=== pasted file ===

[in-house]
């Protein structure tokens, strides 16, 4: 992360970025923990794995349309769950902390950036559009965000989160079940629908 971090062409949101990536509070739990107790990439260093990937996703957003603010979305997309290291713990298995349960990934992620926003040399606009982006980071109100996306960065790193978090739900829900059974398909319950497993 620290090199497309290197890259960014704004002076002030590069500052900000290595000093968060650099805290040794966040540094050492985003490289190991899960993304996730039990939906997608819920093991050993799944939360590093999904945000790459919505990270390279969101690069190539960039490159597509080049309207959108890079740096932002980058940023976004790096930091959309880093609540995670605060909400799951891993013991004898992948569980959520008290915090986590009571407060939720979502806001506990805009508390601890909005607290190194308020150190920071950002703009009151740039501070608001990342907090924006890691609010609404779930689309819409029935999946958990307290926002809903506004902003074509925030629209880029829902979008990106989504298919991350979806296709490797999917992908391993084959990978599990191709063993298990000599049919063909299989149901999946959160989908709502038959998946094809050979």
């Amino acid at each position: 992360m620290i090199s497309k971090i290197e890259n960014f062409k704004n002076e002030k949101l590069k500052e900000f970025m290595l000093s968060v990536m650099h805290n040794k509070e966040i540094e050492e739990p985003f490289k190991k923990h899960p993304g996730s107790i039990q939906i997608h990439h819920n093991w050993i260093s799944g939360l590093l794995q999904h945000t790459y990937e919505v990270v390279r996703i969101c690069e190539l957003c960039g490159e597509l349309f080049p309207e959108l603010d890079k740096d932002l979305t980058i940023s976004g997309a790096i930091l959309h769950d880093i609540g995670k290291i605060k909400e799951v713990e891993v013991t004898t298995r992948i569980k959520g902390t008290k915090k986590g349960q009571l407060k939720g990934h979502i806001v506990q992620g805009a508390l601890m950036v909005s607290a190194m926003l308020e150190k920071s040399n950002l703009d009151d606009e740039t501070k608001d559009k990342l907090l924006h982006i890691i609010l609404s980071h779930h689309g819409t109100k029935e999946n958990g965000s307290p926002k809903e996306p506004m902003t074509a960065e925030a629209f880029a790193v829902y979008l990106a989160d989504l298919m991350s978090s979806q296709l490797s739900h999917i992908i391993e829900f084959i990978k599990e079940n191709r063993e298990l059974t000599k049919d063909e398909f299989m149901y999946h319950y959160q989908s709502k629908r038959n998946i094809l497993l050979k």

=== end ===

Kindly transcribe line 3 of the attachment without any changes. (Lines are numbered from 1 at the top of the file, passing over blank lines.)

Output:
């Amino acid at each position: 992360m620290i090199s497309k971090i290197e890259n960014f062409k704004n002076e002030k949101l590069k500052e900000f970025m290595l000093s968060v990536m650099h805290n040794k509070e966040i540094e050492e739990p985003f490289k190991k923990h899960p993304g996730s107790i039990q939906i997608h990439h819920n093991w050993i260093s799944g939360l590093l794995q999904h945000t790459y990937e919505v990270v390279r996703i969101c690069e190539l957003c960039g490159e597509l349309f080049p309207e959108l603010d890079k740096d932002l979305t980058i940023s976004g997309a790096i930091l959309h769950d880093i609540g995670k290291i605060k909400e799951v713990e891993v013991t004898t298995r992948i569980k959520g902390t008290k915090k986590g349960q009571l407060k939720g990934h979502i806001v506990q992620g805009a508390l601890m950036v909005s607290a190194m926003l308020e150190k920071s040399n950002l703009d009151d606009e740039t501070k608001d559009k990342l907090l924006h982006i890691i609010l609404s980071h779930h689309g819409t109100k029935e999946n958990g965000s307290p926002k809903e996306p506004m902003t074509a960065e925030a629209f880029a790193v829902y979008l990106a989160d989504l298919m991350s978090s979806q296709l490797s739900h999917i992908i391993e829900f084959i990978k599990e079940n191709r063993e298990l059974t000599k049919d063909e398909f299989m149901y999946h319950y959160q989908s709502k629908r038959n998946i094809l497993l050979k």